Why does Orrong Road need upgrading?
Since Graham Farmer Freeway opened, traffic volumes on Orrong Road have increased significantly and it currently operates at capacity, with up to 65,000 vehicles per day west of Francisco Street. Orrong Road will become an important link between the consolidated airport and the Perth CBD, with traffic volumes forecast to increase to 100,000 by 2031.
Why are we being consulted again, when previous planning determined Orrong Road will be a six-lane highway with signalised intersections?
Through careful investigation and traffic assessment, Main Roads has identified that the six-lane solution will perform unsatisfactorily. It creates a significant barrier between communities and offers little or no improvement in travel times, with a journey time in excess of 45 minutes between Leach and Great Eastern Highways compared to five minutes on the proposed expressway.
What other options have you considered?
Why not plan for a viaduct (road bridge) rather than a road below current ground level?
Will upgrading Orrong Road to an expressway result in extra traffic noise?
Does the proposed expressway option affect any private land?
Yes, in some areas there will be minor land impacts or access changes required.
Why is an expressway safer?
The expressway allows through traffic to flow freely without traffic signals for five kilometres, eliminating stop start conditions and reducing the chance of crashes. It also separates regional and local traffic, allowing safer crossing for pedestrians and cyclists.
When will the expressway be built?
It is very important to note that this is a long-term planning study to determine the best option and reserve the land required. No funding is currently available for construction. If the WAPC supports Main Roads’ submission and reserves the land required, construction will be subject to future funding from State and Federal governments.
If you build the expressway below current ground level, how will local residents get across the corridor?
Will this proposal affect development opportunities on Orrong Road?
Is this study considering dedicated cycling facilities on Orrong Road?
Under the WA Bicycle Network Plan, Orrong Road is not an identified route for a Principal Shared Path due to constructability and land use issues. The Belmont TravelSmart map includes a Bicycle Boulevard parallel to Orrong Road, along Surrey Road (visit City of Belmont website). Safe cyclist crossings will be incorporated at the surface roads.
Will trees in the Orrong Road median be affected by this proposal?
Why aren’t you spending money on public/active transport initiatives, rather than just widening roads/adding more lanes?
The Australian and State Governments have invested $1.86 billion in the Forrestfield Airport Link, which is part of the METRONET project. This extends the eastern suburbs rail network from Bayswater Station on the Midland Line along Tonkin Highway and Brearley Avenue through the Perth Airport Estate to Forrestfield. Principal Shared Path networks for pedestrians and cyclists are also being heavily invested in across the state.
Will we get another chance to provide feedback?
Yes. Once the WA Planning Commission has received Main Roads’ submission to reserve the land required, it will undertake further consultation.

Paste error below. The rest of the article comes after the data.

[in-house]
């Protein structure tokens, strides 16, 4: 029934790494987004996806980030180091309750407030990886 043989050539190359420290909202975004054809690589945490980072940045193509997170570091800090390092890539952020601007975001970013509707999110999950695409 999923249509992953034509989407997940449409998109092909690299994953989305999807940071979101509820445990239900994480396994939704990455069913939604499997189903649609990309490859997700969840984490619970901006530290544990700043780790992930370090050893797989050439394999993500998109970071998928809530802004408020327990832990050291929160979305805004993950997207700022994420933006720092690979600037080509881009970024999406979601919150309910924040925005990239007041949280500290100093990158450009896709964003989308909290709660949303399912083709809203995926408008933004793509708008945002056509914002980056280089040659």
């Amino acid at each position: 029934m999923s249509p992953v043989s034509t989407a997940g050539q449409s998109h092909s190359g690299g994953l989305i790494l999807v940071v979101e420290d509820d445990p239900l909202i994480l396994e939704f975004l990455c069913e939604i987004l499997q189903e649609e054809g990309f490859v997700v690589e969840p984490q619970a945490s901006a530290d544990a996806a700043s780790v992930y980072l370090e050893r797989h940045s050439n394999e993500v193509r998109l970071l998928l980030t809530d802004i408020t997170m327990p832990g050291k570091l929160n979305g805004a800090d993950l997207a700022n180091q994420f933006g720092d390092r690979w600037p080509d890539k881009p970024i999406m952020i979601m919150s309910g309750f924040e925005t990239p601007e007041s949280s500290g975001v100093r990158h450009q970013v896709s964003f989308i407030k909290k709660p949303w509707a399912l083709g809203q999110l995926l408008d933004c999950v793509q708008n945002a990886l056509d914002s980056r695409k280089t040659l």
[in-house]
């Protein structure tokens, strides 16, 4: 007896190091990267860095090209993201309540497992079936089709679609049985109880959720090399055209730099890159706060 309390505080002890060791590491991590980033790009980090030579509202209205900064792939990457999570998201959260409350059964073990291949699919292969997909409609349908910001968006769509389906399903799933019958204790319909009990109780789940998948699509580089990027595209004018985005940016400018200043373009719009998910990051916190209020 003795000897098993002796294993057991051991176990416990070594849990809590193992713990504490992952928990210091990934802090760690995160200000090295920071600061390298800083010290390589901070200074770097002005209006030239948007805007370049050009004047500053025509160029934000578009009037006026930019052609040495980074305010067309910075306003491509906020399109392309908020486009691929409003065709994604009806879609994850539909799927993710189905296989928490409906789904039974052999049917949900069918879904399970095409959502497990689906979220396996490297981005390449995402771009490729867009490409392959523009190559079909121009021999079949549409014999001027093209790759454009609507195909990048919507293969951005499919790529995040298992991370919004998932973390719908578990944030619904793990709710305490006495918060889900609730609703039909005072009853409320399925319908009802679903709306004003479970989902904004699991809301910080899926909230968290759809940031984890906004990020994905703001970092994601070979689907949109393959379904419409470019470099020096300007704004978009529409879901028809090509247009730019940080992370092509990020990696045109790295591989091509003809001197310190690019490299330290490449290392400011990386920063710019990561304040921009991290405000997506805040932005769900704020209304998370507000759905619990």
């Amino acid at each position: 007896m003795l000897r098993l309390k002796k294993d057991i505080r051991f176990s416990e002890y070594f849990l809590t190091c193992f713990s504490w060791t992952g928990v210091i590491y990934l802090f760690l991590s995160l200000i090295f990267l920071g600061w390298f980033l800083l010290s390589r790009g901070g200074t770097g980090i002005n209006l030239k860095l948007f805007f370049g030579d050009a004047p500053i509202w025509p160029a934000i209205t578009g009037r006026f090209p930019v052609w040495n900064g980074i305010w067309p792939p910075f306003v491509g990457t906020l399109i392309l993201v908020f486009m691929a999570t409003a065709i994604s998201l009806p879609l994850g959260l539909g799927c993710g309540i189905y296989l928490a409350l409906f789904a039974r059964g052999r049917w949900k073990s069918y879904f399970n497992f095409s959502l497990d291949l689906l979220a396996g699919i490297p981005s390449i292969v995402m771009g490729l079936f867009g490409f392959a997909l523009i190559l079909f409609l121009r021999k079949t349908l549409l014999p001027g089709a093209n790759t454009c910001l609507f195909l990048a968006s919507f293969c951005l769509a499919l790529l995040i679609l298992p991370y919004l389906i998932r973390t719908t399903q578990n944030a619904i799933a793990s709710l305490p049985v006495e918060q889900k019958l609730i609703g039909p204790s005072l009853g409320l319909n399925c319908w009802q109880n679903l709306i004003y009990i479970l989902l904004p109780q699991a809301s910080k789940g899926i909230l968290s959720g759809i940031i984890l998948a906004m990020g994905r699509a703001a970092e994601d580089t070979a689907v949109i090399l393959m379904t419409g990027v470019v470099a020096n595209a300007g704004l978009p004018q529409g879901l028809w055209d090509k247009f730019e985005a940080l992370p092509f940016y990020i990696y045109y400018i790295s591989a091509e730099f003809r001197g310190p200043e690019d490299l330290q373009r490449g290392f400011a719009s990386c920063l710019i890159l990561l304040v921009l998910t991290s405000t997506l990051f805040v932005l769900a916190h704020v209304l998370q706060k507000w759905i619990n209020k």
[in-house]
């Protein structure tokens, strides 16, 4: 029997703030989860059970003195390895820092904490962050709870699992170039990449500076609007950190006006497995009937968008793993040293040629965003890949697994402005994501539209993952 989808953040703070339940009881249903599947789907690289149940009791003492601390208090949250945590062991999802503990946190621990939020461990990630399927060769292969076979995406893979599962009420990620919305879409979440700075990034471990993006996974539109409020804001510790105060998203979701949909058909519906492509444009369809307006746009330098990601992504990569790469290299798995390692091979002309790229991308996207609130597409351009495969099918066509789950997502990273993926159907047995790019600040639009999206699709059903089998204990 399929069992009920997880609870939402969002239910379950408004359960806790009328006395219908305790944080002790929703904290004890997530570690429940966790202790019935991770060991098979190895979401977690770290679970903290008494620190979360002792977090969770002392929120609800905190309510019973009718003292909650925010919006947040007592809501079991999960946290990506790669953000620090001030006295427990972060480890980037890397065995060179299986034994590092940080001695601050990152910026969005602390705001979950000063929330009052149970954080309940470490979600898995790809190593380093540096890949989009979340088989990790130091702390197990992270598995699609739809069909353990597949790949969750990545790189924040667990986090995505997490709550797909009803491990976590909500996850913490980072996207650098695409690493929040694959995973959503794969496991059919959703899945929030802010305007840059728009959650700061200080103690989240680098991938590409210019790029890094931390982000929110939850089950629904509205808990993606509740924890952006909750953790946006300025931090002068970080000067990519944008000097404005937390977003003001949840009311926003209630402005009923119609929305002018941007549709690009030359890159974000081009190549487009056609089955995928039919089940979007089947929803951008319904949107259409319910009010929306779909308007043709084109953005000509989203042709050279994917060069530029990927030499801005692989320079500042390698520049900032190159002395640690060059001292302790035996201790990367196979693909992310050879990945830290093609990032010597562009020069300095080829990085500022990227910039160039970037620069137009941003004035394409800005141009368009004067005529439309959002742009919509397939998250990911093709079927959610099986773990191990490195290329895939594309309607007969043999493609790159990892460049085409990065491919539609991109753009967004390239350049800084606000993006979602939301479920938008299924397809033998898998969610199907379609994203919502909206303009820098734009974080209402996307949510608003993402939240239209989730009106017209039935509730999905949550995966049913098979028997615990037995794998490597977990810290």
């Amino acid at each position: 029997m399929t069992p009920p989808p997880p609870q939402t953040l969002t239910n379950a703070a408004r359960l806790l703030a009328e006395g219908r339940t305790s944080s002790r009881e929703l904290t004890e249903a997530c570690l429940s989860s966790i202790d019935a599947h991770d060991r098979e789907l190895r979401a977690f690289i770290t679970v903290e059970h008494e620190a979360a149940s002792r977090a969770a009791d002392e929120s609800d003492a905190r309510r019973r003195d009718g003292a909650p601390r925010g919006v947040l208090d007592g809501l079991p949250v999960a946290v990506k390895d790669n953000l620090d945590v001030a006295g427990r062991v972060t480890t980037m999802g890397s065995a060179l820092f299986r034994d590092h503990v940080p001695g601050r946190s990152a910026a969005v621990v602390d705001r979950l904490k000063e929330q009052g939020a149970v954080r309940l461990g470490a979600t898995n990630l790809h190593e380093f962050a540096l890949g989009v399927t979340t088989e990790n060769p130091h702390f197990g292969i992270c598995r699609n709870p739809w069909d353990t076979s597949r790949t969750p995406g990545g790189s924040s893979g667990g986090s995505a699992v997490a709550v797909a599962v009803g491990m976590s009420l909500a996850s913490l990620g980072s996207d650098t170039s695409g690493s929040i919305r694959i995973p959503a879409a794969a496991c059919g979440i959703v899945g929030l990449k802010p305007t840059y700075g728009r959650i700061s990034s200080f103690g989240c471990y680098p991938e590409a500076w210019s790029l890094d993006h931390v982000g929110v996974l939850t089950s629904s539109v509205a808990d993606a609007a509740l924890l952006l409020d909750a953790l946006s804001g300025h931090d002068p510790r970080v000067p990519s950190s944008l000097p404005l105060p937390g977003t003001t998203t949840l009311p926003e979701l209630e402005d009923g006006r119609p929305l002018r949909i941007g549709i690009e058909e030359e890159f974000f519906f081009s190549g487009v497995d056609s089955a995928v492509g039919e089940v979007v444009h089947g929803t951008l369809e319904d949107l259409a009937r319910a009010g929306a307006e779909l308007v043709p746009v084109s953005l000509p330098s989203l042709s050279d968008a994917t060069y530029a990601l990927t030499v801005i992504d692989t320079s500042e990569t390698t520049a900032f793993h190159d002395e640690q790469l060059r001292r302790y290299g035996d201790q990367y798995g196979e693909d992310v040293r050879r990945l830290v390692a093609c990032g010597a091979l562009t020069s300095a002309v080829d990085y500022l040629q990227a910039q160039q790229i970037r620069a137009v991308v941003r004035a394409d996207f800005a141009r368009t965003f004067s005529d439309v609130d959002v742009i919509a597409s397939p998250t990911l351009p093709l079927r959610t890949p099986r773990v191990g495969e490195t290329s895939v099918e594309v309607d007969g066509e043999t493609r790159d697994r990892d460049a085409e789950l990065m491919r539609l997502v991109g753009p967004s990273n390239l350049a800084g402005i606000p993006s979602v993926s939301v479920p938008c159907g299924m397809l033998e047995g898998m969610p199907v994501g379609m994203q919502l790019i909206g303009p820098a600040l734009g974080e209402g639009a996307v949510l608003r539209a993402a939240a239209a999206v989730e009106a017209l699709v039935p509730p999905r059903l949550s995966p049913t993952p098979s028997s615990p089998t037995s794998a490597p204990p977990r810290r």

What happens next?
The WA Planning Commission (WAPC) has supported Main Roads’ plans to proceed to develop this concept further and undertake stakeholder and community consultation. Once this is complete, Main Roads will apply to the WAPC to reserve the required land in the Metropolitan Region Scheme.
What is an expressway?
Main Roads defines expressways as a road primarily for
through traffic, with dual carriageway and full control of access in the
ultimate configuration. Intersections are generally grade
separated. The posted speed limit is
generally 70km/h or 80km/h. Public transport
may use the road as an ‘express route’, with no stops provided on through
carriageways. Paths run parallel to the
road, with crossings of the through carriageway grade separated.
Why not plan for a viaduct (road bridge) rather than a road below ground level?
A viaduct option was considered during the Gateway WA
project and was not supported by local government as it severs the community
(local road users would only be able to gain access to Orrong Road at Leach or
Great Eastern Highways), would be visually intrusive for nearby residents and
results in potentially greater noise impacts.
What will happen to my driveway?
If you need to take land from property owners, what is the process?
A formal process is in place. Where land is required for State Government
infrastructure, it is acquired by negotiation or formal taking action under the
powers contained in the Land Administration Act 1997. Compensation may be
Are there commercial property impacts?
A small number of industrial/ commercial properties
within the City of Canning, south of Leach Highway, and Town of Victoria Park, will
be affected by the preferred concept. Main Roads will engage early with these
property owners to discuss property/ access impacts and consider potential solutions.
If you build the expressway below ground level, will you be in the water table?
Yes, in some sections construction of the expressway retaining walls will be in the water table. Preliminary dewatering assessment has identified the walls will run parallel to the groundwater flow for the majority of the project